1910.101 Compressed gases
1910.133 Eye and face protection
1910.134 Respiratory protection
1910.135 Head protection
1910.136 Foot protection
1910.138 Hand protection
1910.146 Permit-required confined spaces
1910.147 The control of hazardous energy (lockout/tagout)
1910.151 Medical services and first aid
1910.183 Helicopters
1910.184 Slings
1910.242 Hand and portable powered tools and equipment, general
1910.1020 Exposure & medical records access
1910.1030 Blood-borne pathogens
1910.1200 Hazard communication
1926.106 Working over or near water

One of the complaints about OSHA is that the regulations at times are outdated and do not keep up with technology and advancements within our industry. OSHA enacted a Standards Improvement Project (SIP)-III in 2010 which is “a proposed rule to revise and remove requirements within several OSHA standards that are outdated, duplicative or inconsistent. This rulemaking will help keep OSHA standards up-to-date and will help employers better understand their regulatory obligations.” As professionals in the industry we can make recommendations and suggest changes. The websites for this are: http://www.regulations.gov/ or https://www.osha.gov/pls/oshaweb/owadisp.show_document?p_table=NEWS_RELEASES&p_id=17928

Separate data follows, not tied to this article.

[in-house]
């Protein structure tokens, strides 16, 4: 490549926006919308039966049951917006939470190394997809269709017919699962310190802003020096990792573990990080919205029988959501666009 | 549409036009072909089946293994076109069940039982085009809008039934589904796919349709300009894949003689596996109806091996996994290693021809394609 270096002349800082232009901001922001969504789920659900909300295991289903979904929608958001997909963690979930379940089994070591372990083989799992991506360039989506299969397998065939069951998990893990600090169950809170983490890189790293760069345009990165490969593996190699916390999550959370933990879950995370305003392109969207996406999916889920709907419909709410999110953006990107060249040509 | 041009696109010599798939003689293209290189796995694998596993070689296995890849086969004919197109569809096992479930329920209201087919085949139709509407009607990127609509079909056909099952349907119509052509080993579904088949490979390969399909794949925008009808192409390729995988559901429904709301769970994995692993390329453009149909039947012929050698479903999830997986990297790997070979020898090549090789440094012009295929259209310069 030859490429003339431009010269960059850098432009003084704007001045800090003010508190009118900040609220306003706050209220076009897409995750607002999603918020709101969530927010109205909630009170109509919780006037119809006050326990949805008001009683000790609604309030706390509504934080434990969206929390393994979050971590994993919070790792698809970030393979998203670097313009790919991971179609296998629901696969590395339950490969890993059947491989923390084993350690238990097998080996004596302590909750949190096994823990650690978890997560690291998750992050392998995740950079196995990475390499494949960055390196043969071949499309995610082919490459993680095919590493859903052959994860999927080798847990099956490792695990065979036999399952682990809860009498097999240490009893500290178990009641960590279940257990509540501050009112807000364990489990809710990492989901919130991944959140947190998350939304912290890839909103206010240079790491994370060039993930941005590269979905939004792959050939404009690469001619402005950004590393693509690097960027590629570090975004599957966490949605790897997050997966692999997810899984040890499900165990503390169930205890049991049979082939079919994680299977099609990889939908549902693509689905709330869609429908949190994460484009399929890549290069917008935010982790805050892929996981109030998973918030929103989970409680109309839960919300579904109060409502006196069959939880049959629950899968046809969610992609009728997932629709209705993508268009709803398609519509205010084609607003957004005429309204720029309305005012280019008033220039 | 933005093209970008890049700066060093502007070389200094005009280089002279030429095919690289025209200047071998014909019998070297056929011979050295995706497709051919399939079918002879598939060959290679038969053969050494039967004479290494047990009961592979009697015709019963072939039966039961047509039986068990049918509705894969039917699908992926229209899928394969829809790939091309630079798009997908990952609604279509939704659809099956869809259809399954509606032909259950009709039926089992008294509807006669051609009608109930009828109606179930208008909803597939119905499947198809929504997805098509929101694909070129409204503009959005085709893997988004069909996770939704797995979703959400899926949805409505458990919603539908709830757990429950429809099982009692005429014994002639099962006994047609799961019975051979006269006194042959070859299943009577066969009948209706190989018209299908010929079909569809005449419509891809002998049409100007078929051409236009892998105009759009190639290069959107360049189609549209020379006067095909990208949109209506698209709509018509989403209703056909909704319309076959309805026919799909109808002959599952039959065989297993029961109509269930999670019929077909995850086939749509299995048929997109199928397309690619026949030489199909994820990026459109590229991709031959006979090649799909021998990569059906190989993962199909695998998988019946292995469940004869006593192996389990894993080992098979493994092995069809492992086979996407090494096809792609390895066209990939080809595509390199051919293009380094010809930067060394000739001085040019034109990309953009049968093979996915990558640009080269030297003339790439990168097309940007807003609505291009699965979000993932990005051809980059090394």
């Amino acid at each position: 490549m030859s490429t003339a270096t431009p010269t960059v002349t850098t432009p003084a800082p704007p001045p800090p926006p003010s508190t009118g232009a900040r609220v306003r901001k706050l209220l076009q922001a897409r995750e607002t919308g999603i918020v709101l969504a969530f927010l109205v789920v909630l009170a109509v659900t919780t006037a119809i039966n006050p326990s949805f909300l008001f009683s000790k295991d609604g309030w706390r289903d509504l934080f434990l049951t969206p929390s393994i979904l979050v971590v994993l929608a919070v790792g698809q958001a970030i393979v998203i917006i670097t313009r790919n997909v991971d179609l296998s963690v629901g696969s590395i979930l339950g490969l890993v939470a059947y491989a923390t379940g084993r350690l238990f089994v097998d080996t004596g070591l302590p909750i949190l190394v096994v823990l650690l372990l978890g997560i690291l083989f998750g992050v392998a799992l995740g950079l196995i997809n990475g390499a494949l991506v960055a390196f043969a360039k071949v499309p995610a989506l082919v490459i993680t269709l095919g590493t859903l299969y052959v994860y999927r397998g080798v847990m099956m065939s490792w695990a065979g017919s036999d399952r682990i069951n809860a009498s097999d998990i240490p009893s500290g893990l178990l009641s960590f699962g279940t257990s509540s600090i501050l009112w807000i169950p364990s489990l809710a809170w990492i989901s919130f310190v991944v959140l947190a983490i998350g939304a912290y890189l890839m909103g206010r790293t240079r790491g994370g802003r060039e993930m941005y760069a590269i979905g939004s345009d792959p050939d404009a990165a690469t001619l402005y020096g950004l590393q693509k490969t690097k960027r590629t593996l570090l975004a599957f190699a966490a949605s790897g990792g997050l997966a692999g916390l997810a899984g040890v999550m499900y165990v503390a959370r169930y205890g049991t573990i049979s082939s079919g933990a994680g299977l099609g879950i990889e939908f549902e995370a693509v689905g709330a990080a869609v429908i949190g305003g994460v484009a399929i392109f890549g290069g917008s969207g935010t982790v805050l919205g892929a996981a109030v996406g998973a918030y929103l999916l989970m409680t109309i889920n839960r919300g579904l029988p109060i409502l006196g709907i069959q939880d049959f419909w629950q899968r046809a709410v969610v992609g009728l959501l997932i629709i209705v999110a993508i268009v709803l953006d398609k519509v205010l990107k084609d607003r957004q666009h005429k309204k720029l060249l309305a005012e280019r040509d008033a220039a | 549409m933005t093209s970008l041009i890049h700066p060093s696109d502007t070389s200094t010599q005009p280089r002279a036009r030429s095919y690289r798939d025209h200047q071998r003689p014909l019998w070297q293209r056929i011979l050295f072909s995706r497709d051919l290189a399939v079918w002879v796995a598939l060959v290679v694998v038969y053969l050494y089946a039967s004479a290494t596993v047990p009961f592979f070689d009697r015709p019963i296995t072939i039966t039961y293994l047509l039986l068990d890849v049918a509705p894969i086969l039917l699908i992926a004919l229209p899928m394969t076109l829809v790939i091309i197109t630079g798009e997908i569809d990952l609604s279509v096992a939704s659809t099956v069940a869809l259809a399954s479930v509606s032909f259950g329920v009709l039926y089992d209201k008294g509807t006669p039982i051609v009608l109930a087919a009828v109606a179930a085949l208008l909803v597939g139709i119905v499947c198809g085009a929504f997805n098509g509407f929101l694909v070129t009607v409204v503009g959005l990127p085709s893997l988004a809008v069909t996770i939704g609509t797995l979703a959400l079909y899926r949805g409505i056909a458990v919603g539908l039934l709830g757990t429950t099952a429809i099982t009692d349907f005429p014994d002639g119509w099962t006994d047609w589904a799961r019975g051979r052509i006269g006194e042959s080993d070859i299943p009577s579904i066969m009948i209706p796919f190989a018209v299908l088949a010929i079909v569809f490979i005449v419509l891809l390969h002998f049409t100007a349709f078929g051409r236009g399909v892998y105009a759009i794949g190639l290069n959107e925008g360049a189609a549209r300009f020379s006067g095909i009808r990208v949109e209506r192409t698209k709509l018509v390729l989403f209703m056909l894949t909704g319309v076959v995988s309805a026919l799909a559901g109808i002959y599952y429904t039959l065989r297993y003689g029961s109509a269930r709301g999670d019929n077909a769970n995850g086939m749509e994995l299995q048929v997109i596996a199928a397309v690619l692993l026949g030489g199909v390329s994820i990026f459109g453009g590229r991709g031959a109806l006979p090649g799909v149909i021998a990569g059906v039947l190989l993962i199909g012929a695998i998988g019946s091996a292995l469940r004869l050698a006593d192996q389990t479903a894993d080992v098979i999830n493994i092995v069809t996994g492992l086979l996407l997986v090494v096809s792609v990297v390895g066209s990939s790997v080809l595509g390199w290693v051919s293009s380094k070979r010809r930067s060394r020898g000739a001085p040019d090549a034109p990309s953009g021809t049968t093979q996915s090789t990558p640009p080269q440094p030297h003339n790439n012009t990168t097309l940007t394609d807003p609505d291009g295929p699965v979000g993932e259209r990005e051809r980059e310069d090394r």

OSHA regulations are designed to keep employees safe and are not a bad idea to consider if they can help you keep employees safe and can keep costs down by preventing injuries. OSHA will also reference the CDC NIOSH recommendations when conducting investigations. These recommendations can be found by searching diver fatality reports on the CDC: NIOSH website. http://www.cdc.gov/niosh/. These reports can provide invaluable insight into why public safety diver fatalities happen and how we can prevent or reduce the risk of similar events from happening in the future. Another great article on this subject is “OSHA Standards and PSD Teams” by Michael Glenn. https://www.tdisdi.com/osha-standards-and-psd-teams-are-we-really-exempt/.


Darrell Adams
SDI/TDI/ERDI Instructor Trainer with Air Hogs Scuba in Garner, NC, Captain with the Harnett County Underwater Search & Recovery Dive Team and technical rescue instructor for the NC Fire and Rescue Commission.

2 replies
  1. Bill Nichols
    Bill Nichols says:

    An important point is a team should be following the standards of the agency they are trained by. If their training agency follows OSHA / NFPA the team will be, or should be as well.

    Reply
  2. john
    john says:

    Standard means not law, regulations are law. In most states that follow OSHA the commercial diving section is regulation. I think OSHA regulations should be much more strict especially in public safety diving. Every non medical condition related public safety diver death I have ever heard of would’ve never happened if they were surface supplied and following OSHA general and commercial diving regulations.

    Reply